Caries experience,oral hygiene and nutritional status among 5-15 year old children with hearing-disability in comparison to those without hearing-disability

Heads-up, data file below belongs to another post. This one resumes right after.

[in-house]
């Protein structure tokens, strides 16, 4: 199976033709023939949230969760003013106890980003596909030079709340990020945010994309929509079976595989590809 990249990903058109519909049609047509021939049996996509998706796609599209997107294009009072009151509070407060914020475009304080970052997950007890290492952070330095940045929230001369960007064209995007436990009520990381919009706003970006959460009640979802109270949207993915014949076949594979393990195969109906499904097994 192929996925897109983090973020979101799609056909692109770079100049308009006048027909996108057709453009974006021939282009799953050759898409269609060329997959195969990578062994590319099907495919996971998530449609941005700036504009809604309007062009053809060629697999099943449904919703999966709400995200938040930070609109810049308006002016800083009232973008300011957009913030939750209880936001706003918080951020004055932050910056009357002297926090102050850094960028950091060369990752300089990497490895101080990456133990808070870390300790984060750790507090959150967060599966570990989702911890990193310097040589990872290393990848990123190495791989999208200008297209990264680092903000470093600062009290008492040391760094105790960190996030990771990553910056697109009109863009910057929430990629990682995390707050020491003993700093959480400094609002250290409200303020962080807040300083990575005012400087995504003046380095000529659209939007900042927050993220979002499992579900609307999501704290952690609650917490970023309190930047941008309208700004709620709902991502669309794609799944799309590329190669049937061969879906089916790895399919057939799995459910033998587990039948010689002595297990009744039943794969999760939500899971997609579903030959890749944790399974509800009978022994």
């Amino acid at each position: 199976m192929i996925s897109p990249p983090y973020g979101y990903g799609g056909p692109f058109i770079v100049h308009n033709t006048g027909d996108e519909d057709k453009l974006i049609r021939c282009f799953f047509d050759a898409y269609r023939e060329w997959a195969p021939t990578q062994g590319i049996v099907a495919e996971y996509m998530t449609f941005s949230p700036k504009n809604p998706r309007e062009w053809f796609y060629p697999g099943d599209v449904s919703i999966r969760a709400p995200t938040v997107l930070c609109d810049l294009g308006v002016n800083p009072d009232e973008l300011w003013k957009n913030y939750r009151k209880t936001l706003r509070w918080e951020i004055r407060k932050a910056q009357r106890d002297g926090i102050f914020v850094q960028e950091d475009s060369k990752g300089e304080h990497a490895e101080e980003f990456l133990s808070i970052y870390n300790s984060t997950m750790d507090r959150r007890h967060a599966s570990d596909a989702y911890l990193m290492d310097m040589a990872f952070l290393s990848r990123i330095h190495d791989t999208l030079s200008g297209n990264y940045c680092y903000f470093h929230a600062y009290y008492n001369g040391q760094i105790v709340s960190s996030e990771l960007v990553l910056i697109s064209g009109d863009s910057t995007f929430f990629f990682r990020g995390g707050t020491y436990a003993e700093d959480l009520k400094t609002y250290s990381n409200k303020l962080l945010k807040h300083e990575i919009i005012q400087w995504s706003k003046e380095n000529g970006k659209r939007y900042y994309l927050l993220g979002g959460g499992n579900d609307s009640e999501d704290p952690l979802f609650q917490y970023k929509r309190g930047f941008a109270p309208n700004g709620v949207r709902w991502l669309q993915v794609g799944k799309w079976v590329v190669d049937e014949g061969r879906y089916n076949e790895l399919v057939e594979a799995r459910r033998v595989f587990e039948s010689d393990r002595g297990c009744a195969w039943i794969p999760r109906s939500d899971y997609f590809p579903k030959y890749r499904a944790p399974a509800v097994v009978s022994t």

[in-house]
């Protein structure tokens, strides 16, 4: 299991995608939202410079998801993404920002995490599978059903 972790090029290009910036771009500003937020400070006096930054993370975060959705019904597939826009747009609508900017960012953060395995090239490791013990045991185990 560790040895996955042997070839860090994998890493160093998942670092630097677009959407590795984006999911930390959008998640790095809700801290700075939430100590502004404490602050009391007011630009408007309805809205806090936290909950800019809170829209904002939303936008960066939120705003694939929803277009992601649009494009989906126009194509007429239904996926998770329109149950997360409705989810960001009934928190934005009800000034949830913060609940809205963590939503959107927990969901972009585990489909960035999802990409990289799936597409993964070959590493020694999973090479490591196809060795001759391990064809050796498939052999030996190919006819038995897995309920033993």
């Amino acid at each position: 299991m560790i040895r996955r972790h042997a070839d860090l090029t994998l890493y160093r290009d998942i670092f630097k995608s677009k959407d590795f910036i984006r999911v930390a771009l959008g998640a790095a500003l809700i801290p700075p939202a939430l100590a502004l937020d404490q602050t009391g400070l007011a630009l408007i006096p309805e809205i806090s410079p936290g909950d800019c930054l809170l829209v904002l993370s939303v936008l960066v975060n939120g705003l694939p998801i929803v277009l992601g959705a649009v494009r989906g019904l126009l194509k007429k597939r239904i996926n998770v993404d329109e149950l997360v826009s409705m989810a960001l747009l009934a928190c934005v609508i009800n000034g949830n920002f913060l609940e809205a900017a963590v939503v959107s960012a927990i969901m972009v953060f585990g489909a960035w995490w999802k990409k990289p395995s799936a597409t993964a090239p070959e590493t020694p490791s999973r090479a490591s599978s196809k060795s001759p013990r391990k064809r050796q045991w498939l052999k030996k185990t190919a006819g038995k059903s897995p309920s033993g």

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Background: The hearing disabled are a significant part of the society who are often trivialized or forgotten in comparison to most other disabilities. A high prevalence of dental caries, poor oral hygiene and poor nutritional status has been reported among children with hearing disability. However, there is paucity of this data in many parts of the developing world, including Kenya. Objectives: To compare the caries experience, oral hygiene and nutrition of children with hearing disability to those without hearing disability. Study design: This was a cross-sectional study over a period of three months. Subjects & methodology: A total of 162 children were recruited in the study. Of these, 81 included all the children with HD in the city council deaf units in Nairobi. Matching was done for age and gender with 81 children without HD from the same schools. Data on the frequency of taking confectionaries was collected using a confectionary frequency chart from the parenti guardian. Oral examination was carried out to assess caries experience using dftl DMFT index and oral hygiene status was assessed using Loe and Silness index (1964). Nutritional status was assessed using BMI for age index and HAl index, and recorded in a nutritional assessment form. Data analysis: Data on dental caries experience and oral hygiene status was analysed using SPSS - 12.0. (SPSS Inc, Chicago, Illinois, USA), while nutrition data was analysed using the Epi-Info statistical programme 3.5.1 Chi-square (l) test, Mann-Whitney U Test, Spearman's rank order correlation and One way ANOVA were used. The confidence level was set at 95% (psO.05). Results: The mean age of children with HD was 10.3 years, 36 (44.4%) were males and 45 (55.6%) were females. The Mean dft was lower among the children with HD (1.06 ±2.34) compared to' the children without HD (1.11 ±2.72). This was not statistically significant (p = 0.67). The mean DMFT was higher among the children with HD (0.56 ±1.42) compared to the children without HD (0.19 ±0.55). This was statistically significant (p = 0.05). Mean plaque score was significantly higher among the children with HD (1.18 ±0.5) compared to the children without HD (1.07 ±0.43). p = 0.04. Stunting (HAl < -2) was higher in 6 children (7.41%) with HD compared to 5 children (6.17%) without HD. This was not statistically significant (p = 0.76). Underweight (8MI for Age < 5%) was higher in 18 children (22.22%) with HD compared to 11 children (13.58%) without HD. This too was not statistically significant (p = 0.15). Overweight (8MI for Age 85%-95%) was higher in 6 children (7.41%) with HD compared to 3 children (3.70%) without HD. This was not statistically significant (p = 0.30). Four children (4.94%) without HD were obese (8MI for Age ~95%) while one child (1.23%) with HD was obese. This was not statistically significant (p = 0.17). Generally, there was a negative correlation between caries experience and nutritional status in both groups, though this was not statistically significant. Children with HO provided 544 responses as to their frequency of consuming confectionaries, with 205 responses (37.68%) being consumption more than twice a week. Children without HO provided 671 responses as to their frequency of consuming confectionaries, with 248 responses (36.96%) being consumption more than twice a week. This was not statistically significant (p=0.08). Frequency of taking 'kool' was found to have an association with the dft among the children with HO (p = 0.001), while milk! tea with sugar was found to have an association with dft of the children without HO (p = 0.02). Conclusion: Children with HO had a lower mean dft compared to children without HO. This was not statistically significant. However, children with HO had statistically significant higher mean OMFT compared to the children without HO. The higher mean OMFT among the disability group is supported by their significantly higher mean plaque score and higher frequency in taking confectionaries. With the exception of obesity, the nutritional parameters were poorer among the HO, compared to the non HO, though not statistically significant. As caries experience increased the nutritional status generally reduced in both groups, though not statistically significant. 'Kool' had a significant association with the caries experience of deciduous teeth among HO group, while milk! tea with sugar had a significant association with the caries experience of the deciduous teeth among the non HO group. Recommendations: There requires increased efforts towards oral health campaigns targeting unmet dental needs (dental caries) and improving snacking habits among children, with more emphasis on children with HD. The city council should be involved so as to eliminate 'kool' and other confectionaries from kiosks located within and near schools. A future study to assess toothbrushing , habits and the reason for higher plaque scores among children with HD would be beneficial.